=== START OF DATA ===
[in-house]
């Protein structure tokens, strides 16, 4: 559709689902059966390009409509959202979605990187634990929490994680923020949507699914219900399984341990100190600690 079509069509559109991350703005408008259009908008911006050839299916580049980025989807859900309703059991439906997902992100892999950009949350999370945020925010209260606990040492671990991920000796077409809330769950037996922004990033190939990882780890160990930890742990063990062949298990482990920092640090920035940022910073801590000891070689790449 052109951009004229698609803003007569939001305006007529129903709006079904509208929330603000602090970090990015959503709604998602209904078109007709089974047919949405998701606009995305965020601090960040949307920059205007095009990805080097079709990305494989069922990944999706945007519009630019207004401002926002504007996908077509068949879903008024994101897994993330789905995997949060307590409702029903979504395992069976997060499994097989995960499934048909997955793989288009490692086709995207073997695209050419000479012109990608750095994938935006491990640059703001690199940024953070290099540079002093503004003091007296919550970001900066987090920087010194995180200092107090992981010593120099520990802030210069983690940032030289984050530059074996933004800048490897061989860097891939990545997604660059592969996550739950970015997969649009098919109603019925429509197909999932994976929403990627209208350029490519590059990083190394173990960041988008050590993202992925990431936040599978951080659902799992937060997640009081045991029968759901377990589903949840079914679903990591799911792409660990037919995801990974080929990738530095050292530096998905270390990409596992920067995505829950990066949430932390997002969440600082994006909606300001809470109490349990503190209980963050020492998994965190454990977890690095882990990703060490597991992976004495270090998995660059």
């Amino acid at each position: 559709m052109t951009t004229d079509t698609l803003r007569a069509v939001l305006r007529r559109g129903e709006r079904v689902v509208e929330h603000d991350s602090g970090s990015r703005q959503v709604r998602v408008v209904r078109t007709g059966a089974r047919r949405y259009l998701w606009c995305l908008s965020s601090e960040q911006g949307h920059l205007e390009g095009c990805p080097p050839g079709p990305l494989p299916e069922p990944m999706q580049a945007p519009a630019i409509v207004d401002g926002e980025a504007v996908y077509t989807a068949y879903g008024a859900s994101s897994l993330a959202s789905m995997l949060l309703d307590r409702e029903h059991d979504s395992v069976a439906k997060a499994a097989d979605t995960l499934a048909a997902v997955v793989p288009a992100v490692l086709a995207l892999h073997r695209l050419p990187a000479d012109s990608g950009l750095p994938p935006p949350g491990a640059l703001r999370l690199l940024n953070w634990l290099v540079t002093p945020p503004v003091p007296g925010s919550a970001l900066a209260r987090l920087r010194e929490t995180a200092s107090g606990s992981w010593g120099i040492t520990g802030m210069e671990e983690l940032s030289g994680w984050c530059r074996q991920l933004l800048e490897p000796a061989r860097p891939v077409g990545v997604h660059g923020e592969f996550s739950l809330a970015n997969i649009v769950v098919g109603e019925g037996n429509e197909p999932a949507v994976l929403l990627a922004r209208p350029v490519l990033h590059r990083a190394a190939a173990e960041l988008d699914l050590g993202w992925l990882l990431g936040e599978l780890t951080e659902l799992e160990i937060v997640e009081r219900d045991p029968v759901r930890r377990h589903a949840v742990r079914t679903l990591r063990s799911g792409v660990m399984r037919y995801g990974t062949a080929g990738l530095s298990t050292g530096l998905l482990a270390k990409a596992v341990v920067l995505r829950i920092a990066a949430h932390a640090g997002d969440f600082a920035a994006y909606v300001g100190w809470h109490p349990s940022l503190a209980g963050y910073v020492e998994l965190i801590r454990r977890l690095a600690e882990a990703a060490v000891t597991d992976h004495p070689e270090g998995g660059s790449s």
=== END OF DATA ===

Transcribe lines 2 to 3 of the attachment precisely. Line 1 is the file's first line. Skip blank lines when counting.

């Protein structure tokens, strides 16, 4: 559709689902059966390009409509959202979605990187634990929490994680923020949507699914219900399984341990100190600690 079509069509559109991350703005408008259009908008911006050839299916580049980025989807859900309703059991439906997902992100892999950009949350999370945020925010209260606990040492671990991920000796077409809330769950037996922004990033190939990882780890160990930890742990063990062949298990482990920092640090920035940022910073801590000891070689790449 052109951009004229698609803003007569939001305006007529129903709006079904509208929330603000602090970090990015959503709604998602209904078109007709089974047919949405998701606009995305965020601090960040949307920059205007095009990805080097079709990305494989069922990944999706945007519009630019207004401002926002504007996908077509068949879903008024994101897994993330789905995997949060307590409702029903979504395992069976997060499994097989995960499934048909997955793989288009490692086709995207073997695209050419000479012109990608750095994938935006491990640059703001690199940024953070290099540079002093503004003091007296919550970001900066987090920087010194995180200092107090992981010593120099520990802030210069983690940032030289984050530059074996933004800048490897061989860097891939990545997604660059592969996550739950970015997969649009098919109603019925429509197909999932994976929403990627209208350029490519590059990083190394173990960041988008050590993202992925990431936040599978951080659902799992937060997640009081045991029968759901377990589903949840079914679903990591799911792409660990037919995801990974080929990738530095050292530096998905270390990409596992920067995505829950990066949430932390997002969440600082994006909606300001809470109490349990503190209980963050020492998994965190454990977890690095882990990703060490597991992976004495270090998995660059």
């Amino acid at each position: 559709m052109t951009t004229d079509t698609l803003r007569a069509v939001l305006r007529r559109g129903e709006r079904v689902v509208e929330h603000d991350s602090g970090s990015r703005q959503v709604r998602v408008v209904r078109t007709g059966a089974r047919r949405y259009l998701w606009c995305l908008s965020s601090e960040q911006g949307h920059l205007e390009g095009c990805p080097p050839g079709p990305l494989p299916e069922p990944m999706q580049a945007p519009a630019i409509v207004d401002g926002e980025a504007v996908y077509t989807a068949y879903g008024a859900s994101s897994l993330a959202s789905m995997l949060l309703d307590r409702e029903h059991d979504s395992v069976a439906k997060a499994a097989d979605t995960l499934a048909a997902v997955v793989p288009a992100v490692l086709a995207l892999h073997r695209l050419p990187a000479d012109s990608g950009l750095p994938p935006p949350g491990a640059l703001r999370l690199l940024n953070w634990l290099v540079t002093p945020p503004v003091p007296g925010s919550a970001l900066a209260r987090l920087r010194e929490t995180a200092s107090g606990s992981w010593g120099i040492t520990g802030m210069e671990e983690l940032s030289g994680w984050c530059r074996q991920l933004l800048e490897p000796a061989r860097p891939v077409g990545v997604h660059g923020e592969f996550s739950l809330a970015n997969i649009v769950v098919g109603e019925g037996n429509e197909p999932a949507v994976l929403l990627a922004r209208p350029v490519l990033h590059r990083a190394a190939a173990e960041l988008d699914l050590g993202w992925l990882l990431g936040e599978l780890t951080e659902l799992e160990i937060v997640e009081r219900d045991p029968v759901r930890r377990h589903a949840v742990r079914t679903l990591r063990s799911g792409v660990m399984r037919y995801g990974t062949a080929g990738l530095s298990t050292g530096l998905l482990a270390k990409a596992v341990v920067l995505r829950i920092a990066a949430h932390a640090g997002d969440f600082a920035a994006y909606v300001g100190w809470h109490p349990s940022l503190a209980g963050y910073v020492e998994l965190i801590r454990r977890l690095a600690e882990a990703a060490v000891t597991d992976h004495p070689e270090g998995g660059s790449s």